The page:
Had it been published, prosecutors say it would have violated a November 8 court order not to discuss the case publicly.
The special counsel investigating potential Trump campaign connections to Russia withdrew its support for a deal that would have eased former campaign manager Paul Manafort's bail conditions after the lobbyist was discovered ghostwriting an op-ed with a colleague tied to Russian intelligence. He was working on the draft "with a long-time Russian colleague of Manafort's, who is now based in Russia and assessed to have ties to a Russian intelligence service", according to the special counsel's office.
Prosecutors did not provide any details about what the editorial would have said, beyond the fact that it would address Manafort's political work in Ukraine and would be in English.
"The editorial clearly was undertaken to influence the public's opinion of Manafort, or else there would be no reason to seek its publication (much less for Manafort and his long-time associate to ghostwrite it in another's name)", the special counsel wrote.
The op-ed was never published, but government lawyers wrote the violation shows Manafort is untrustworthy.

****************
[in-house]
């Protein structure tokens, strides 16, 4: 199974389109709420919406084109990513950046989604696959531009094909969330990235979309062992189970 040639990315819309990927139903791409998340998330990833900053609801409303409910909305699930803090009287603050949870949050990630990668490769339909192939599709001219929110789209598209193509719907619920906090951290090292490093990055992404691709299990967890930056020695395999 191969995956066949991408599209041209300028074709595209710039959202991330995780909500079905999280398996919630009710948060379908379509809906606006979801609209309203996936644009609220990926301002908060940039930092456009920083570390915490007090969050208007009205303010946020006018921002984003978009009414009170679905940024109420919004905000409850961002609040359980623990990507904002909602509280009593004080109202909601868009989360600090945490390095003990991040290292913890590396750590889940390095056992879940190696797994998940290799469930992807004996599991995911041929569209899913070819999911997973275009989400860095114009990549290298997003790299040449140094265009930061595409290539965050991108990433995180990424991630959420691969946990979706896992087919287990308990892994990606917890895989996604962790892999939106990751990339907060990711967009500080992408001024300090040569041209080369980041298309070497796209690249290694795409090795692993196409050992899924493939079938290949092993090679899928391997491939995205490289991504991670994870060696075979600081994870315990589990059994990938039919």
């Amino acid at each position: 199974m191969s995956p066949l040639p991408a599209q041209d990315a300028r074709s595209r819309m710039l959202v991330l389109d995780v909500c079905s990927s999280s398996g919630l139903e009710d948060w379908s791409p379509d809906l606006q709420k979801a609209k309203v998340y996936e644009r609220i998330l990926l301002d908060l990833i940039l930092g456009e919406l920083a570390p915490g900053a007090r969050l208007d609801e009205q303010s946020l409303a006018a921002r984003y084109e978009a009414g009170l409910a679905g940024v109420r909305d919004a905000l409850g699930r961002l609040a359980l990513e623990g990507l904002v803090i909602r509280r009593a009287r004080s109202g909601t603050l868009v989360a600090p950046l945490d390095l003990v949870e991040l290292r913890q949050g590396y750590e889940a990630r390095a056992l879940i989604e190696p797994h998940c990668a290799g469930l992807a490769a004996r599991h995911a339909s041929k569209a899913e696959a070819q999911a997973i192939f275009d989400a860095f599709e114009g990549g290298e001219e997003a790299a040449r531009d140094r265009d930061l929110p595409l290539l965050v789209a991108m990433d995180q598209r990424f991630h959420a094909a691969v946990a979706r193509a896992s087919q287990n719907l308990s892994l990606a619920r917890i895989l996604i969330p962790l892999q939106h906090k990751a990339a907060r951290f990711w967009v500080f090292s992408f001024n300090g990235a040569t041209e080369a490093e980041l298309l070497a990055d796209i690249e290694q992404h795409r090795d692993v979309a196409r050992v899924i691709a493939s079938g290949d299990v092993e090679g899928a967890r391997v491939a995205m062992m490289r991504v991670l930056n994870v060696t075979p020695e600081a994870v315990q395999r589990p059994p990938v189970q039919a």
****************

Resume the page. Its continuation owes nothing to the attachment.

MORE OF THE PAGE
Even if the editorial were "entirely accurate, fair, and balanced", it would still violate US District Judge Amy Berman's Jackson's gag order, because it was aimed at swaying public opinion, prosecutors argued.
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A spokesman for Manafort did not immediately return a message requesting comment.
As part of that deal, he would forfeit four of his real estate properties if he violated his bail conditions. "And, to be clear, Global Positioning System monitoring was never sought nor requested by either party".
Initially, Manafort's lawyers had said in their court filing that the special counsel's office was willing to accept the proposed terms of his release.
Manafort was indicted in October and charged with conspiracy against the United States, conspiracy to launder money, failing to properly file his foreign-made finances, acting as an unregistered foreign agent and making false statements.
A docket in the criminal case against Manafort and Gates, unsealed earlier this month, alleged that both men had received "millions of dollars" from Ukrainian and Russian oligarchs that would allow them "to live comfortably abroad" and therefore make them a flight risk.